How can Mobile Applications Help?


According to the specific design and requirements, a mobile application can help reduce sever load and bandwidth consumption. Businesses that rely on the internet such as blogging websites usually pay significant costs because of large amount of multimedia content that such sites host and the high data consumption rates that come with them – in other words visitors to these websites download large amounts of information including: user interfaces elements, audio, and pictures and videos all of which can increases costs. A mobile application working in tandem with a well designed website can reduce or eliminate many unnecessarily large data transfers. A website’s user interface – the design elements that help people navigate the site- are included in many mobile applications, which saves the user from having to download them again on each visit to the site. This in turn reduces the bandwidth and server load that is used by a site’s visitors. Furthermore, since most mobile application are running on devices with smaller screens, the multimedia content that is delivered to mobile devices can be a lower quality than what is available on the full featured website.

Access to Precise Location Data

Most mobile applications today can now pinpoint a user’s location (with permission, of course) by accessing the mobile device’s location data such as its GPS coordinates. Access to this location data can be useful for businesses that offer different levels of service depending on location. Groupon, for instance, offers daily discounts on local businesses for consumers. All of the current Groupon mobile applications now will request access to a user’s location in order to quickly provide users with deals in their area without needed to prompt the user for their precise location. Access to a mobile device’s location data is even more vital to businesses like FourSquare – a service that lets people “check-in” or report that he or she has arrived at a particular business or location-that rely on the exact location of a person. Location data can be used by companies in a variety of ways to improve their business from offering different services, to tracking requests, or simple statistical analysis.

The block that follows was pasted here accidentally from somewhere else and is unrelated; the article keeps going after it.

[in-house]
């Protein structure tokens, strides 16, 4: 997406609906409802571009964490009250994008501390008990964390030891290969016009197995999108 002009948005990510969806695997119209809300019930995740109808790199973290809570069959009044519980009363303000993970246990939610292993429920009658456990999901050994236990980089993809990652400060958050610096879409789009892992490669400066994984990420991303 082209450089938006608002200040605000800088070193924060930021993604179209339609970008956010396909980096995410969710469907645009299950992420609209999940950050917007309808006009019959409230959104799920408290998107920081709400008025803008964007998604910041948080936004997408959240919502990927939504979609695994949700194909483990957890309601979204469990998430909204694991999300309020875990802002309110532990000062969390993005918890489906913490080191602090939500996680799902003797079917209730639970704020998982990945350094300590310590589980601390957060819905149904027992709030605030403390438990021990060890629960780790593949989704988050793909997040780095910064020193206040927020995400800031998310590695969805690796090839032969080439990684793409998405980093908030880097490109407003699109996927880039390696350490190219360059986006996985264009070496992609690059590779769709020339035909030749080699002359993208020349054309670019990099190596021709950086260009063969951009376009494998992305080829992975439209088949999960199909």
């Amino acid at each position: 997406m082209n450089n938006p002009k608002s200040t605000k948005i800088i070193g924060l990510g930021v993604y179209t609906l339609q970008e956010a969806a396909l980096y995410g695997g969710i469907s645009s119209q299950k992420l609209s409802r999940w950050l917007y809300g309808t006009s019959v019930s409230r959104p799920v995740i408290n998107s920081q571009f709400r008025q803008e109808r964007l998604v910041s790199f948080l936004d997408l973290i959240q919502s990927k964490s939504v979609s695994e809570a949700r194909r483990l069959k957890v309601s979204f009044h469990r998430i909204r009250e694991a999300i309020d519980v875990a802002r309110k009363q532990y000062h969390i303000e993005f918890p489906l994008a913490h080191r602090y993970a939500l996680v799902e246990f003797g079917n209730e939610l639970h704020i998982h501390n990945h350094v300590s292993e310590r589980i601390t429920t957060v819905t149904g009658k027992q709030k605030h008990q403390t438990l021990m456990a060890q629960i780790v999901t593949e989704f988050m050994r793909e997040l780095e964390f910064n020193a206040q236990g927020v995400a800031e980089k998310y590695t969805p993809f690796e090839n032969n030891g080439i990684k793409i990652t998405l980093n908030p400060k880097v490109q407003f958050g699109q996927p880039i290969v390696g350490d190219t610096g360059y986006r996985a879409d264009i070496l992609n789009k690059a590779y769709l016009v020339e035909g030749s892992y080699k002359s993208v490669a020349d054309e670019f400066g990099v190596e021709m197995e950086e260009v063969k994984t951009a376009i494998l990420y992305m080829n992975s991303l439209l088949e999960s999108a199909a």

In the end it all depends on the business to decide what benefits it will gain from using a mobile application. However, there really is no downside to using a mobile application.

Photo by Zach Chisholm

MLB logo copyright Major League Baseball.

Baseball team logos copyright the respective teams & MLB.


Posted by Vivek Ramegowda | No Comments
A Brief Introduction to Encryption with Marlabs Friday, September 2, 2011

Every day millions of people trust their personal and confidential information to computer systems – everything from buying goods and services online to applying for a job requires some amount of sensitive data which could be disastrous in the wrong hands. So how do individuals and businesses ensure that sensitive information like credit card numbers remain confidential? The answer is simple: Encryption, which is the first step in cryptology involves encoding a set of  information or data and rendering it unintelligible, in most respects. Encrypting information begins with something called a cipher – a set of commands that instruct a person or a computer how to encode or “obscure” a set of information. While computers are a fairly new invention in human history, encryption is not; in fact, cytology and encryption was used as early as 1900 B.C. One of the earliest encryption methods is the Caesar cipher – named after Julius Caesar – which involves shifting or transposing each each in the alphabet with another letter according to a certain number. By using a Caesar cipher one can drastically alter any collection of plaintext.

Encrypting Information with a Caesar Cipher